“Rulers of the people and elders, 9 if we are questioned today because of a good deed done to someone who was sick and are asked how this man has been healed, 10 let it be known to all of you, and to all the people of Israel, that this man is standing before you in good health by the name of Jesus Christ of Nazareth,[d] whom you crucified, whom God raised from the dead. 11 This Jesus[e] is ‘the stone that was rejected by you, the builders;
it has become the cornerstone.’[f]12 There is salvation in no one else, for there is no other name under heaven given among mortals by which we must be saved.”
That is the starting point for all preaching and dialogue in the early church, and even today.
Having said that, we might also note, as point three, that while we are clear about who we are and what we believe, we can do so while still respecting others and not putting them down, recognizing that we might be wrong. We see already in the book of Acts that there were various groups and interpretations forming, and that has certainly continued. The church, growing out of Pentecost, has become a world-wide body of believers in a myriad of denominations, with a broad spectrum of interpretations of Scripture.
We are a Mennonite church that traces our theology and interpretation of scripture back to the Anabaptists of the 16th century, although we have certainly changed since then. Every congregation has some affiliation or leaning, whether they are up front about it or not. I would argue that there is no such thing as a generic Christian, even though some churches would like to say they are non-denominational. That just means they aren’t formally part of a broader group. But if you listen to sermons, or look at the literature used, or whatever, you can soon discover which major stream of theology they come out of.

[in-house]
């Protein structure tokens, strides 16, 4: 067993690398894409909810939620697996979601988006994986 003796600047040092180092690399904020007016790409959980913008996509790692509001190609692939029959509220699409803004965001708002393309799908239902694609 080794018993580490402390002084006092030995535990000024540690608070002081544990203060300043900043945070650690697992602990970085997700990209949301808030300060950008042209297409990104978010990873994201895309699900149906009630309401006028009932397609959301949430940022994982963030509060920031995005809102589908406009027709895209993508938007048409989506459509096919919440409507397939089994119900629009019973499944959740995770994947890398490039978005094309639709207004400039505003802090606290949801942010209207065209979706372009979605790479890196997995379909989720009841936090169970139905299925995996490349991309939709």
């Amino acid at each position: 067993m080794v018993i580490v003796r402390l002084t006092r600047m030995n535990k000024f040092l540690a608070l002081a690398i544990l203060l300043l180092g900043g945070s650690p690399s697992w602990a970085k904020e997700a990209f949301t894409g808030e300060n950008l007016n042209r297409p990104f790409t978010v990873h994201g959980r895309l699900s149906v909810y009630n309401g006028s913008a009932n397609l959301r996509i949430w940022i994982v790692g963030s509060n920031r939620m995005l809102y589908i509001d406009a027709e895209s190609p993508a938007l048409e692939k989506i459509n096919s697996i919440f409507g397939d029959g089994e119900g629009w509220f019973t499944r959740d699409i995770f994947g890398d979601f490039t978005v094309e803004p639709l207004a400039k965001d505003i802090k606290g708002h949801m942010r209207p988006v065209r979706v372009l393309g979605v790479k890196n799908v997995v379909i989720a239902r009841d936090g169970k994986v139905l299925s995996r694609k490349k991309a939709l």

And that’s ok. It was probably inevitable over the centuries. My point is that we can hold to our beliefs and be clear about them, while remaining in dialogue with other Christians, believing that the Spirit has been given to all of us and that it is in dialogue with each other than we can come to the fuller truth.
Which is the fourth point I want to lift from the book of Acts, for it is clear right from the start that the church is not a static institution. The church is a movement, an ever changing, body that grows, that faces new situations, and that relies on the Spirit to guide it. Jesus said that he would send the Spirit to guide us into all truth, and we are still in that process. The church of Jesus Christ has taken many detours, has seemingly lost its way at times, and yet it has endured the centuries, and I am convinced will into the future.
I guess that’s why I don’t get too worked up about decisions that the church makes on issues that present themselves. Because I believe that the Spirit is still active, and that the story of the church is not yet finished, I trust that the church will find its way into the future as it has in the past. The book of Acts ends rather abruptly, simply noting Paul’s continuing presence in Rome, teaching and preaching to everyone who would listen. And that’s what we are called to do as well, to carry on the mission of God in the world.
As we do that we will continue to grow on the way, and the church will survive, sometimes in spite of us, sometimes because of us. May we commit ourselves to Christ and Christ’s church in the here and now, guided by the Spirit whose coming we celebrate today.